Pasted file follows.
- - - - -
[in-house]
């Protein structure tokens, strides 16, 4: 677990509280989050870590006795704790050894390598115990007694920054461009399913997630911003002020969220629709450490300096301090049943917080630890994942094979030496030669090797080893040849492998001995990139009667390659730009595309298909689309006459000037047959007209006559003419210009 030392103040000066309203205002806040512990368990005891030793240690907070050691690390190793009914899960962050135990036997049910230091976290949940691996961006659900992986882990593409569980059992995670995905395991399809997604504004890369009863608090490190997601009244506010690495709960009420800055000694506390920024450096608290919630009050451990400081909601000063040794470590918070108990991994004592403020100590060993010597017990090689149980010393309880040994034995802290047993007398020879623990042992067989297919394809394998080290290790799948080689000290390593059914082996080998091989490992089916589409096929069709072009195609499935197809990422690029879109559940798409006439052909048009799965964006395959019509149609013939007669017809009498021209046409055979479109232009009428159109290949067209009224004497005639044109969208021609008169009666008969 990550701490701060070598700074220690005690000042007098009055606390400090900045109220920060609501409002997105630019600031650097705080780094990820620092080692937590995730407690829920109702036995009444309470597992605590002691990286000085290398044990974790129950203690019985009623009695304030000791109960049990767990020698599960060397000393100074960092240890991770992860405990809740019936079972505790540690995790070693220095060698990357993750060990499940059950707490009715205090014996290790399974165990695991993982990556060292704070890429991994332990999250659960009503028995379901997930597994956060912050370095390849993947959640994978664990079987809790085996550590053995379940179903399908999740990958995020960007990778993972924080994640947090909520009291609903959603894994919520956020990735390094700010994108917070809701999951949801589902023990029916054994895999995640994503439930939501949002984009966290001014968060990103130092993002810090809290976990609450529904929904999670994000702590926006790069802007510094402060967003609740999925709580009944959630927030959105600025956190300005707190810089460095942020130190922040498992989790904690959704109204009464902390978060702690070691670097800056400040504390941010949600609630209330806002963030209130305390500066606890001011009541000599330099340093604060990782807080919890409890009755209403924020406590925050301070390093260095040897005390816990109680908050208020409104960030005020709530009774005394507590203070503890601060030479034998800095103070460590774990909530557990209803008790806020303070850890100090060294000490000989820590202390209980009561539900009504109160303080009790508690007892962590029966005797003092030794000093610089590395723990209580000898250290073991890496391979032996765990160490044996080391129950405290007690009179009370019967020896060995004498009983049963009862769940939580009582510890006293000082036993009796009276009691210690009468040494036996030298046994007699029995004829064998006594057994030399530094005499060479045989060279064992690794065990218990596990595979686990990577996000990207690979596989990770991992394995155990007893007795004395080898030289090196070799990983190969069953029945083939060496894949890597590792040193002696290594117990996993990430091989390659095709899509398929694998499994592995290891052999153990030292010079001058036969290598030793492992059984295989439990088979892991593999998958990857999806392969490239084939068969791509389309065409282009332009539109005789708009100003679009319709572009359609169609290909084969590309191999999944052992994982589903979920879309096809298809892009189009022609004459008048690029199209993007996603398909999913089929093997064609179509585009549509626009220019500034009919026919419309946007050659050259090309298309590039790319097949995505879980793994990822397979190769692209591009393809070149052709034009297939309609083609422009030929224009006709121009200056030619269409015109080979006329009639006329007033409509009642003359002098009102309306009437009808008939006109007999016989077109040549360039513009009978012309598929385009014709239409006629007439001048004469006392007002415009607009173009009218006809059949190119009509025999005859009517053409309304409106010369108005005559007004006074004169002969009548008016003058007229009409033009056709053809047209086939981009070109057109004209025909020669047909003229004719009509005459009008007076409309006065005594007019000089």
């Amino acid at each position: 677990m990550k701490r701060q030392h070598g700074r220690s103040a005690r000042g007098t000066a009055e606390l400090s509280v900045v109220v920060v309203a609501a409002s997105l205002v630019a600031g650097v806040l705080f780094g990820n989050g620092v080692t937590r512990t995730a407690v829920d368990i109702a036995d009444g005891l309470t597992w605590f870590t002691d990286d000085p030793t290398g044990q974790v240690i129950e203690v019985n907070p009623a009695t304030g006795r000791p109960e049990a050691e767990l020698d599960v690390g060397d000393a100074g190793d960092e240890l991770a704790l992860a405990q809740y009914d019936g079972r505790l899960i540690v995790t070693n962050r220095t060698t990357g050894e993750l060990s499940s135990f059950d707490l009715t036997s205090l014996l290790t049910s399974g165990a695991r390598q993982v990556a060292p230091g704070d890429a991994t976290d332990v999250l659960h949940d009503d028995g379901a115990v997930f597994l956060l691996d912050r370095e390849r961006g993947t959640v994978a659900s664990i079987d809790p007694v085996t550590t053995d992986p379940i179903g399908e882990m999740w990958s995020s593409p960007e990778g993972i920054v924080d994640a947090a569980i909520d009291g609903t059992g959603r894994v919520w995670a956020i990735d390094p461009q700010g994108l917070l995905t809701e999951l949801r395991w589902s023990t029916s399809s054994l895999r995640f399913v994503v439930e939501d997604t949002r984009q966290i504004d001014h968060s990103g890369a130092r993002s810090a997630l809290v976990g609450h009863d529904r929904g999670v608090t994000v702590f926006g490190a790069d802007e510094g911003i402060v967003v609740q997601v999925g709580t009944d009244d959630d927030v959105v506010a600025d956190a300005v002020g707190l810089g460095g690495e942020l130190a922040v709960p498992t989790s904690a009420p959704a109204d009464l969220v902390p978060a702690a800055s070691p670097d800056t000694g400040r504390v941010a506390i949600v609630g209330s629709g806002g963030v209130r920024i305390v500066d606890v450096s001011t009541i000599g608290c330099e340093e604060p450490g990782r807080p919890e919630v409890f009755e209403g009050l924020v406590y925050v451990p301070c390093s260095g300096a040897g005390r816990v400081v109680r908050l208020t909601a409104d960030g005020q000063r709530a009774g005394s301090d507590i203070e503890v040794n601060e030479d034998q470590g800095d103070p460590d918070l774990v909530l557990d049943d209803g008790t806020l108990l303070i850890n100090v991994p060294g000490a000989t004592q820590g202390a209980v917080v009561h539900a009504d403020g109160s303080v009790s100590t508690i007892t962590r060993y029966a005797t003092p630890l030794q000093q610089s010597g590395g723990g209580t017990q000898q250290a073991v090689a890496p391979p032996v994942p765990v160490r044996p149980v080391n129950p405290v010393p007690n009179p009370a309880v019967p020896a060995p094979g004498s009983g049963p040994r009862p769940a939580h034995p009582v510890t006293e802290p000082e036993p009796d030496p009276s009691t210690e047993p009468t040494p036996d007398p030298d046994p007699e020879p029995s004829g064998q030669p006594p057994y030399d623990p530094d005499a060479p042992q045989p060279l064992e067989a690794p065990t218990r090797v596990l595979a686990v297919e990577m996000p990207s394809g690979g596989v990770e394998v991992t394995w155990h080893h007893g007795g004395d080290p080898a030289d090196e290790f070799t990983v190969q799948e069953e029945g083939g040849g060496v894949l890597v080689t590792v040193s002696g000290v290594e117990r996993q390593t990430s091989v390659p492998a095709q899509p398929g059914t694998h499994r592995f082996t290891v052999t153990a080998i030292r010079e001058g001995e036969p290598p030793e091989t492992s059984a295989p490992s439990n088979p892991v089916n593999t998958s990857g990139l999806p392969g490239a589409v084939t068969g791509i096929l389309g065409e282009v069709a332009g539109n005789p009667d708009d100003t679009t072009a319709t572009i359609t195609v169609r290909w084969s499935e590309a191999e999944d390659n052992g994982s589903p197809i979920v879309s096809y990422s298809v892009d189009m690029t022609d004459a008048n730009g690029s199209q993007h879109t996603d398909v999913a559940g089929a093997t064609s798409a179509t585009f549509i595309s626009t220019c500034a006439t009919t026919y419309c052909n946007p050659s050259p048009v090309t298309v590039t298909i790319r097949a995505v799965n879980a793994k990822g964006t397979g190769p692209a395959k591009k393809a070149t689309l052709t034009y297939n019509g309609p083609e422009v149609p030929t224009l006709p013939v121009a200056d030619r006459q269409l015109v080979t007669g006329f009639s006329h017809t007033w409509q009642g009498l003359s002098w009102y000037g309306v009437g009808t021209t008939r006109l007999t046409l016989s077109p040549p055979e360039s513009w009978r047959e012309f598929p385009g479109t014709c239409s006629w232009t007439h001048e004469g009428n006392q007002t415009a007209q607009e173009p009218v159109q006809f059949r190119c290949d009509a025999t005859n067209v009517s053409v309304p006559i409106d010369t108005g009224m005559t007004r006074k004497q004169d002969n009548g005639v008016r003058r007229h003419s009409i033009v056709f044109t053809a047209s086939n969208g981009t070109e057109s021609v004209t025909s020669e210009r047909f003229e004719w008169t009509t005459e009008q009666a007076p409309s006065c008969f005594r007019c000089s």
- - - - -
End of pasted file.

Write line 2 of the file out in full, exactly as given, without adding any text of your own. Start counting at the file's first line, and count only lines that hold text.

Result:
């Protein structure tokens, strides 16, 4: 677990509280989050870590006795704790050894390598115990007694920054461009399913997630911003002020969220629709450490300096301090049943917080630890994942094979030496030669090797080893040849492998001995990139009667390659730009595309298909689309006459000037047959007209006559003419210009 030392103040000066309203205002806040512990368990005891030793240690907070050691690390190793009914899960962050135990036997049910230091976290949940691996961006659900992986882990593409569980059992995670995905395991399809997604504004890369009863608090490190997601009244506010690495709960009420800055000694506390920024450096608290919630009050451990400081909601000063040794470590918070108990991994004592403020100590060993010597017990090689149980010393309880040994034995802290047993007398020879623990042992067989297919394809394998080290290790799948080689000290390593059914082996080998091989490992089916589409096929069709072009195609499935197809990422690029879109559940798409006439052909048009799965964006395959019509149609013939007669017809009498021209046409055979479109232009009428159109290949067209009224004497005639044109969208021609008169009666008969 990550701490701060070598700074220690005690000042007098009055606390400090900045109220920060609501409002997105630019600031650097705080780094990820620092080692937590995730407690829920109702036995009444309470597992605590002691990286000085290398044990974790129950203690019985009623009695304030000791109960049990767990020698599960060397000393100074960092240890991770992860405990809740019936079972505790540690995790070693220095060698990357993750060990499940059950707490009715205090014996290790399974165990695991993982990556060292704070890429991994332990999250659960009503028995379901997930597994956060912050370095390849993947959640994978664990079987809790085996550590053995379940179903399908999740990958995020960007990778993972924080994640947090909520009291609903959603894994919520956020990735390094700010994108917070809701999951949801589902023990029916054994895999995640994503439930939501949002984009966290001014968060990103130092993002810090809290976990609450529904929904999670994000702590926006790069802007510094402060967003609740999925709580009944959630927030959105600025956190300005707190810089460095942020130190922040498992989790904690959704109204009464902390978060702690070691670097800056400040504390941010949600609630209330806002963030209130305390500066606890001011009541000599330099340093604060990782807080919890409890009755209403924020406590925050301070390093260095040897005390816990109680908050208020409104960030005020709530009774005394507590203070503890601060030479034998800095103070460590774990909530557990209803008790806020303070850890100090060294000490000989820590202390209980009561539900009504109160303080009790508690007892962590029966005797003092030794000093610089590395723990209580000898250290073991890496391979032996765990160490044996080391129950405290007690009179009370019967020896060995004498009983049963009862769940939580009582510890006293000082036993009796009276009691210690009468040494036996030298046994007699029995004829064998006594057994030399530094005499060479045989060279064992690794065990218990596990595979686990990577996000990207690979596989990770991992394995155990007893007795004395080898030289090196070799990983190969069953029945083939060496894949890597590792040193002696290594117990996993990430091989390659095709899509398929694998499994592995290891052999153990030292010079001058036969290598030793492992059984295989439990088979892991593999998958990857999806392969490239084939068969791509389309065409282009332009539109005789708009100003679009319709572009359609169609290909084969590309191999999944052992994982589903979920879309096809298809892009189009022609004459008048690029199209993007996603398909999913089929093997064609179509585009549509626009220019500034009919026919419309946007050659050259090309298309590039790319097949995505879980793994990822397979190769692209591009393809070149052709034009297939309609083609422009030929224009006709121009200056030619269409015109080979006329009639006329007033409509009642003359002098009102309306009437009808008939006109007999016989077109040549360039513009009978012309598929385009014709239409006629007439001048004469006392007002415009607009173009009218006809059949190119009509025999005859009517053409309304409106010369108005005559007004006074004169002969009548008016003058007229009409033009056709053809047209086939981009070109057109004209025909020669047909003229004719009509005459009008007076409309006065005594007019000089």